“I can now come to these tournaments, and these kids are aware of Xavier,” he says. It’s a major change. When Steiner took over the program in 1988, it had no scholarships, a miniscule budget and recruiting at a national tournament wasn’t even a consideration.

“The highlight of our year back then was going to Butler University in Indianapolis for a tournament,” he says.

Prospects, to say the least, were dim. Still, he preached patience and putting, and now, after more than a decade, the results are showing. Four former Xavier golfers are playing on various pro tours. The current team features back-to-back Atlantic 10 Conference freshman of the year players on the roster. And this year’s class includes a Rolex High School All-American.

The Musketeers finished first or second in the Atlantic 10 Tournament five times in the last six years and had three individual winners and one runner-up in that stretch. In 2001, the team made the NCAA Tournament after smashing the conference, course and school records with a remarkable 23-under-par performance in the A-10 Tournament. Sports Illustrated named then-senior Tim Donovan golfer of the week, and Golf Week magazine dubbed Xavier the NCAA Tournament’s Cinderella story.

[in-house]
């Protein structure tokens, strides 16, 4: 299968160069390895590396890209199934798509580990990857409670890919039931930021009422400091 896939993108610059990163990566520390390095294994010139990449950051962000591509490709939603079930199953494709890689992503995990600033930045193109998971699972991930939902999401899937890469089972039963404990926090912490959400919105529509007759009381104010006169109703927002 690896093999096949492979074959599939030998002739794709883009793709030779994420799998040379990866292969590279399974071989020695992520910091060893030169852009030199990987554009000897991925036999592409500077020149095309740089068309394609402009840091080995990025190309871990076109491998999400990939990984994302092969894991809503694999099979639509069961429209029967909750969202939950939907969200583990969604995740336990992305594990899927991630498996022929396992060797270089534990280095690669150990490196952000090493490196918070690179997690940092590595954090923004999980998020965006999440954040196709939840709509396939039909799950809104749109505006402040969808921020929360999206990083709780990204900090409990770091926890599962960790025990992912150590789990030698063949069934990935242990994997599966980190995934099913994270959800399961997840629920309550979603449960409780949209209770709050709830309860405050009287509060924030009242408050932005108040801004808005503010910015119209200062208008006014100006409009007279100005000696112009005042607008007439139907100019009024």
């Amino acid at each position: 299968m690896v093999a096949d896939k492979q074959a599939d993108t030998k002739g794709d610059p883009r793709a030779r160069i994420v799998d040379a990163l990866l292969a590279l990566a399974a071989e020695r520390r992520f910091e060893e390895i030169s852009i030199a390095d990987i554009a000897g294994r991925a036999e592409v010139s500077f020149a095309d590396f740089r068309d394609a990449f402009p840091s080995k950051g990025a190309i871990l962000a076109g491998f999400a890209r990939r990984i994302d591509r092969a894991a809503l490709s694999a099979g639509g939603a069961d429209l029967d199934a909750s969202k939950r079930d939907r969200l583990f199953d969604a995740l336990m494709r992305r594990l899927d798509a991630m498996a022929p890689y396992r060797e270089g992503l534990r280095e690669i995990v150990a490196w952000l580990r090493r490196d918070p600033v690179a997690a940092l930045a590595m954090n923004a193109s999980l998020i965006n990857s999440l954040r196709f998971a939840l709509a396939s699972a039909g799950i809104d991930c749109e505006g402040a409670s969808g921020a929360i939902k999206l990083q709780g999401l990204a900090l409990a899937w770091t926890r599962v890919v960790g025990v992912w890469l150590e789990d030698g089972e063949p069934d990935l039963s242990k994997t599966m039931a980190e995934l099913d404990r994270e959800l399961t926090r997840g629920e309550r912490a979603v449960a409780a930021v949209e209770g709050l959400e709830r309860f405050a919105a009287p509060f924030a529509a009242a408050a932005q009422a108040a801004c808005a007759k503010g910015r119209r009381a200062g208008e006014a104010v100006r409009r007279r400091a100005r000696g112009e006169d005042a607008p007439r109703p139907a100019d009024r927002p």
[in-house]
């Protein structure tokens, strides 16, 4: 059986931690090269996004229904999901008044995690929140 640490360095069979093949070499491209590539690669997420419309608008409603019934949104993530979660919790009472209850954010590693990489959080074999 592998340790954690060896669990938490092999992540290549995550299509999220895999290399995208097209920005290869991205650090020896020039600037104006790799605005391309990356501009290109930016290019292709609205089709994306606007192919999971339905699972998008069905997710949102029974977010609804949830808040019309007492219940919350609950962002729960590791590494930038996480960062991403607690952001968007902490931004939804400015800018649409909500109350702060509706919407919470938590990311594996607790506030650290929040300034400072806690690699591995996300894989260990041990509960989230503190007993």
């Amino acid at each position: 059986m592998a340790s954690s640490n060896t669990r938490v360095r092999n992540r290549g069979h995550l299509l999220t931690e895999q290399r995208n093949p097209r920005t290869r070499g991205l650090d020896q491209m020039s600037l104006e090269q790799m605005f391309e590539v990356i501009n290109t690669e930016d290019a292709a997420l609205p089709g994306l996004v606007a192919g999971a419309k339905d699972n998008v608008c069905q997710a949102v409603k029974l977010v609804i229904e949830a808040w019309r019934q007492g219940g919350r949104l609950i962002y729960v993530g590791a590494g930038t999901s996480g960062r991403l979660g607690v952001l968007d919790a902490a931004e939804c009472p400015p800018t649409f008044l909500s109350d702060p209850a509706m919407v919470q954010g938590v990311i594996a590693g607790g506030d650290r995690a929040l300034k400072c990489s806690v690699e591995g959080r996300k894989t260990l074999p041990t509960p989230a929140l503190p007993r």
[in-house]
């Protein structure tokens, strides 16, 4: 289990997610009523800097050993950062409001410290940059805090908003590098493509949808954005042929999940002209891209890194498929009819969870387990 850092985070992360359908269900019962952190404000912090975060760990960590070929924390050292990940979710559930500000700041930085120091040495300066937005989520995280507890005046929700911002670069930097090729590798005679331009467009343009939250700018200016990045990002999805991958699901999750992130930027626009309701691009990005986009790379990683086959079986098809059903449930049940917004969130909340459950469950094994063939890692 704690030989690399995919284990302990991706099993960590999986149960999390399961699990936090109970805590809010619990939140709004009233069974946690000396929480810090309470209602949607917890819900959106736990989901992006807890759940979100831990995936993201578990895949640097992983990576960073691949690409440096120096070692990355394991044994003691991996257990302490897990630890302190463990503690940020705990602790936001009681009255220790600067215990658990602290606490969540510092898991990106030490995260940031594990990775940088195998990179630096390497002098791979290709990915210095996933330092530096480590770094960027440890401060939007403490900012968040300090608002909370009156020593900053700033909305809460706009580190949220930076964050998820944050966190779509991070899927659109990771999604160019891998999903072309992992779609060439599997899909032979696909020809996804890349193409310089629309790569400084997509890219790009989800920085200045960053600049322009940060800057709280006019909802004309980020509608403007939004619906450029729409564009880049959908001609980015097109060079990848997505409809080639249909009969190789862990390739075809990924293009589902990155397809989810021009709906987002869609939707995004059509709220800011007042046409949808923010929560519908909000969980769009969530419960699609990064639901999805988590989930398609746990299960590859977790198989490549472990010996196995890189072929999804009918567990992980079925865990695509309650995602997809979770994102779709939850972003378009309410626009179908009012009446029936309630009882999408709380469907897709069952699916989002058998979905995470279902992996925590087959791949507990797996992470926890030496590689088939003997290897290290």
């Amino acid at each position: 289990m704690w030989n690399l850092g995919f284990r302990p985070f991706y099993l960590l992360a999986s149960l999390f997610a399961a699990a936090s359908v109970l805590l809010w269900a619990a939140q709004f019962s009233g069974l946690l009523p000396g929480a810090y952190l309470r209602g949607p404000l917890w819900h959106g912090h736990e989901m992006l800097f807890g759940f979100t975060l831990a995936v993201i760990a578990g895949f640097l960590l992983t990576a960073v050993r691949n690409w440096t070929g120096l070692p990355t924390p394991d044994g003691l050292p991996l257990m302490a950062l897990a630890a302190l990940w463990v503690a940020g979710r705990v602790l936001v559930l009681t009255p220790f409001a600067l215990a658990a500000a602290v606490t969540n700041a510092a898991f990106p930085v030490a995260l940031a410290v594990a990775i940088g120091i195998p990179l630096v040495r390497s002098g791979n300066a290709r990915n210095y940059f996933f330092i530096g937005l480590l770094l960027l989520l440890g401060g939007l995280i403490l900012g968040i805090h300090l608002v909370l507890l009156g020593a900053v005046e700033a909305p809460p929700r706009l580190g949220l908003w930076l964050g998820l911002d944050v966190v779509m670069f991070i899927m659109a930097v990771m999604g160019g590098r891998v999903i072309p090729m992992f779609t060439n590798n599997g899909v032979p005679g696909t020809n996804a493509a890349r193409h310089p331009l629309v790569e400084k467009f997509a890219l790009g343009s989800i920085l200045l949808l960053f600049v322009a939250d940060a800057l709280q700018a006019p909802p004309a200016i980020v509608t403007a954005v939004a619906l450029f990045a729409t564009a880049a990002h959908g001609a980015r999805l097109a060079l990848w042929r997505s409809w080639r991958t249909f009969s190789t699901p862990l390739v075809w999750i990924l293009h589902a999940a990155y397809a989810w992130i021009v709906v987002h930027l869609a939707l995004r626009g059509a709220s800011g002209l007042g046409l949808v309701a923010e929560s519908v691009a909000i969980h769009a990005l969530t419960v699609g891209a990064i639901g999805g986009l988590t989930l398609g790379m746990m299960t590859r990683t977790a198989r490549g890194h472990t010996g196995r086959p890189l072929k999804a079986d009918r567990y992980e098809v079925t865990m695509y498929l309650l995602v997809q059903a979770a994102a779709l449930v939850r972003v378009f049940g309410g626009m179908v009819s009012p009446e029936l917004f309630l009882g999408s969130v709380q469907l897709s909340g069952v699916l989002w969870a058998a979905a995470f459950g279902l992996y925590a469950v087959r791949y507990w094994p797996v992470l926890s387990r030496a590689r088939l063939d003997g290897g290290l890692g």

“My goal has always been to simply get better every year, even by the smallest amount, knowing that eventually we’ll get to where we need to be,” says Steiner. “We don’t have too much further to go.”

Four years ago, the team finally got a full allotment of scholarships, and last year Steiner was hired full time as the director of the University’s golf programs, giving him the focus and finances to raise the team another notch. For the 13 previous years, he coached the team in the afternoon after teaching sports marketing classes all day at a local high school.